Numerical analysis of thermo-active retaining structures


The use of ground source energy systems (GSES) is a well-established method to provide low carbon heating and cooling to buildings, diversify the energy mix and help meeting increasingly stricter sustainability targets. Shallow geothermal energy can be exploited by means of different types of systems either installed directly within the ground (closed and open loop systems) or embedded within geotechnical structures (such as foundation piles, tunnel linings, basement slabs and retaining walls). The latter systems may often be more economical as limited additional works are required since these structures are needed to provide stability. Furthermore, they generally have a large contact area with the ground, which improves the thermal performance. However, the use of geotechnical structures as heat exchanger poses new challenges to geotechnical engineers since any exchange of heat will necessarily result in changes in temperature of the thermo-active structure and surrounding soil, inducing additional loads within the structures as well as changes of mechanical and hydraulic conditions within the soil mass. A simplified framework for understanding the behaviour of thermo-active piles when subjected to thermal loads has been developed based on the field observations (Bourne-Webb et al., 2009; Amatya et al., 2012; Bourne-Webb et al., 2013); however, limited research has been carried out on the thermo-mechanical behaviour of thermo-active retaining walls, both in terms of field studies – only one published work by Brandl (2006) – and numerical studies. Thus, many uncertainties regarding the safe design and operation of these structures exist, as they behave in a very different manner when compared to piles due to their more complex geometry and boundary conditions.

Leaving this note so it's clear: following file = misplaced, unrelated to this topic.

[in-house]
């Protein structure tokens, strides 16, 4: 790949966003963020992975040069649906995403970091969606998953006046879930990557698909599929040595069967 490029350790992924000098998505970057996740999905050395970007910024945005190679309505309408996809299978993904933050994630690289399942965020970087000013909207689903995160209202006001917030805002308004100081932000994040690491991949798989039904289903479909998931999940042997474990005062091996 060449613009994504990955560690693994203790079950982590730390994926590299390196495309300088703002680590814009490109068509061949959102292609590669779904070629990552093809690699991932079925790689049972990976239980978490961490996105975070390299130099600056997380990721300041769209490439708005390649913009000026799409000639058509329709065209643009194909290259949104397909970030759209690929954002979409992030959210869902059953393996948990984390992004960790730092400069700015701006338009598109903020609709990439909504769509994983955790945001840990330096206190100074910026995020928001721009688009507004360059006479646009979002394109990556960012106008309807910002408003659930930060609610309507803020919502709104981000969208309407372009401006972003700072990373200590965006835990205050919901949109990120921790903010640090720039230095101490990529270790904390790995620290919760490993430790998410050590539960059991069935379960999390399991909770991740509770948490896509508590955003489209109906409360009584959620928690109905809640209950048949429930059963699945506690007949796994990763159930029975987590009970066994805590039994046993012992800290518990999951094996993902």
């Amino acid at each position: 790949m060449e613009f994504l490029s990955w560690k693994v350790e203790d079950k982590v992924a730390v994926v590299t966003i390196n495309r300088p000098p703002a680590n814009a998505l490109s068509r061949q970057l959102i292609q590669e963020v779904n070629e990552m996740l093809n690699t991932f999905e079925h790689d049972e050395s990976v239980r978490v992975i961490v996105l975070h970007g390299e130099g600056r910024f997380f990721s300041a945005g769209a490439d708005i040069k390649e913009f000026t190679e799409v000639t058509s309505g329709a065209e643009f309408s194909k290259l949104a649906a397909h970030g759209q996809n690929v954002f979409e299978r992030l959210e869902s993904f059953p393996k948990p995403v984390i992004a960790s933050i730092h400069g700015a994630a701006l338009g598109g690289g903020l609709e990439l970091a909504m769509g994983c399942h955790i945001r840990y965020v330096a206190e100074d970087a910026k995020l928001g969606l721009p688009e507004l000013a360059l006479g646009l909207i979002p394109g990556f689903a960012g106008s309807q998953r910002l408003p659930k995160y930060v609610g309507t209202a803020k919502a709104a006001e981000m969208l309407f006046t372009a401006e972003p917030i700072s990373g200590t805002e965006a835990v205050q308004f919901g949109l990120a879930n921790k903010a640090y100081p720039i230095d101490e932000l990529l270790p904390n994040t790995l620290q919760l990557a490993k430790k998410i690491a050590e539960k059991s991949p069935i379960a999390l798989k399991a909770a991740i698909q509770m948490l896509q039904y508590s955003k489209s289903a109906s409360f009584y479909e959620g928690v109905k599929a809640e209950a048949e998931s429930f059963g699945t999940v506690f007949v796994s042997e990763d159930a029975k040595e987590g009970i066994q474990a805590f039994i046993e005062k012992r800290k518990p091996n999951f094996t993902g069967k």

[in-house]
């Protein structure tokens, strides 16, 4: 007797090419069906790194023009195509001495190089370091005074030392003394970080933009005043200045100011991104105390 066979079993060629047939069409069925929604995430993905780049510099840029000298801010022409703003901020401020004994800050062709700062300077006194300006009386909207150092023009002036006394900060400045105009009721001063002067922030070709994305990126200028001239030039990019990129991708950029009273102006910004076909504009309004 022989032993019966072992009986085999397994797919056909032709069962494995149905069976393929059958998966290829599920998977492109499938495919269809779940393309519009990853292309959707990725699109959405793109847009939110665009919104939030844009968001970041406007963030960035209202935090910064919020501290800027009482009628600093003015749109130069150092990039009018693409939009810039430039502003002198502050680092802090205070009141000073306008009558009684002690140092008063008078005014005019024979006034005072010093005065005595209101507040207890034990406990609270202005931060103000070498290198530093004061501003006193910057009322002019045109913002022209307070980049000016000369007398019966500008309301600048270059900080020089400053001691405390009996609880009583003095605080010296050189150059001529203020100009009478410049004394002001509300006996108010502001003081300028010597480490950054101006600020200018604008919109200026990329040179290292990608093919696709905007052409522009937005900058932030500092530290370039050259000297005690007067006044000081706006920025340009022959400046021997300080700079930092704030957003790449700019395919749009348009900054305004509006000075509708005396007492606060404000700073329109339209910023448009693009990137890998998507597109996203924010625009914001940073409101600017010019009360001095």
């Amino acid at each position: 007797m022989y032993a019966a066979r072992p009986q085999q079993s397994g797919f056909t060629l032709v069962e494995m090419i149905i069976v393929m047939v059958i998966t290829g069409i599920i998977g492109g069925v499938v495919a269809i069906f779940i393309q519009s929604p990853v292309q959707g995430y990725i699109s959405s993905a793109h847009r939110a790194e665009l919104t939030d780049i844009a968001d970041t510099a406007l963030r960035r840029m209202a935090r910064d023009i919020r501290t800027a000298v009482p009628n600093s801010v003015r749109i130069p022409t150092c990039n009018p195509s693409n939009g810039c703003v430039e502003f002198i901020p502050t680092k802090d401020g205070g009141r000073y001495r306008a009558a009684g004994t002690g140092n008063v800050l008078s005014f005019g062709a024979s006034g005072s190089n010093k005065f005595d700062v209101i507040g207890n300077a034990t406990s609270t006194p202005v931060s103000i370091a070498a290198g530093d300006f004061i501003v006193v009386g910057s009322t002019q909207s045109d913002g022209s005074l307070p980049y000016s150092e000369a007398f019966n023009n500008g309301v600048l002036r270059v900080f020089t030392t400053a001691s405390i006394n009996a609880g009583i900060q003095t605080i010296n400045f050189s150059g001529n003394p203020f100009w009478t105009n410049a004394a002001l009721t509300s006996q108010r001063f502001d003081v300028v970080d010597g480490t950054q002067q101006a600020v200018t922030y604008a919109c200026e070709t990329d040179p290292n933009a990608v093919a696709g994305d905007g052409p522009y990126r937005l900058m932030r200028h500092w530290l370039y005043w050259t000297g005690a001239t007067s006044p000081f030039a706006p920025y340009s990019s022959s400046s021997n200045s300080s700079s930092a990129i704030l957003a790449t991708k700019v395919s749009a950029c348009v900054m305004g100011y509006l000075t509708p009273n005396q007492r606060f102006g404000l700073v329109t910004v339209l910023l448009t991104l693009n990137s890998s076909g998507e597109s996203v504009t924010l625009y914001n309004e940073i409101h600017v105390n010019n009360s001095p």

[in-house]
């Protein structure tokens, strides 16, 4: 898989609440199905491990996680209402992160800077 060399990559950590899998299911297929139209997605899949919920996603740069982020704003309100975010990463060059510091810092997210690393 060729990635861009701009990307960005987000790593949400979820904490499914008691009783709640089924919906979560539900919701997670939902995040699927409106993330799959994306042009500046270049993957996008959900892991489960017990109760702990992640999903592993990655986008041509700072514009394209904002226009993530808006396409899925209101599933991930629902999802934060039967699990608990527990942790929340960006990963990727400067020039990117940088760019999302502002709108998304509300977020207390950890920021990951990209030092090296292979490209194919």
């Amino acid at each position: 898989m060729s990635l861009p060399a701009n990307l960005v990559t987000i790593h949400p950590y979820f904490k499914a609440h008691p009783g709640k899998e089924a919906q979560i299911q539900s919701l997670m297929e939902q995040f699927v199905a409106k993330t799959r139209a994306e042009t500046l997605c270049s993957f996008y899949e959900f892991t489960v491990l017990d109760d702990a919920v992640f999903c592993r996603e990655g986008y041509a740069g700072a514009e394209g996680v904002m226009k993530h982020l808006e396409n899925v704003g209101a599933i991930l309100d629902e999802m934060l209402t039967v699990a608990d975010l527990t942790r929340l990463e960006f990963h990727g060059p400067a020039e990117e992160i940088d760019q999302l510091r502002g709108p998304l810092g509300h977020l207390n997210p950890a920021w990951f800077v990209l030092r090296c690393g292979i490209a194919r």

The aim of the research is to provide insight into the long-term behaviour of thermo-active retaining walls, with the objective of outlining design guidelines for these structures, both from a perspective of energy efficiency and structural safety. This is to be accomplished by carrying out detailed computational studies of non-isothermal soil-structure interaction problems using ICFEP – Imperial College Finite Element Program (Potts and Zdravković, 1999), which is capable of performing fully coupled thermo-hydro-mechanical analyses (Cui et al., 2018). The main objectives of this study are:
• Understand the fundamental mechanisms of soil-structure interaction and how these affect the response of thermo-active retaining walls;
• Explore appropriate modelling techniques of thermo-active retaining walls in 2D by comparing to 3D analyses;
• Assess the impact of long-term cyclic thermal loading on the stability and serviceability of thermo-active retaining walls;
• Provide recommendations and guidelines for design

Figure 2: Numerical simulation of a retaining wall problem (a) temperature contours and (b) displacement contours





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Potts, D.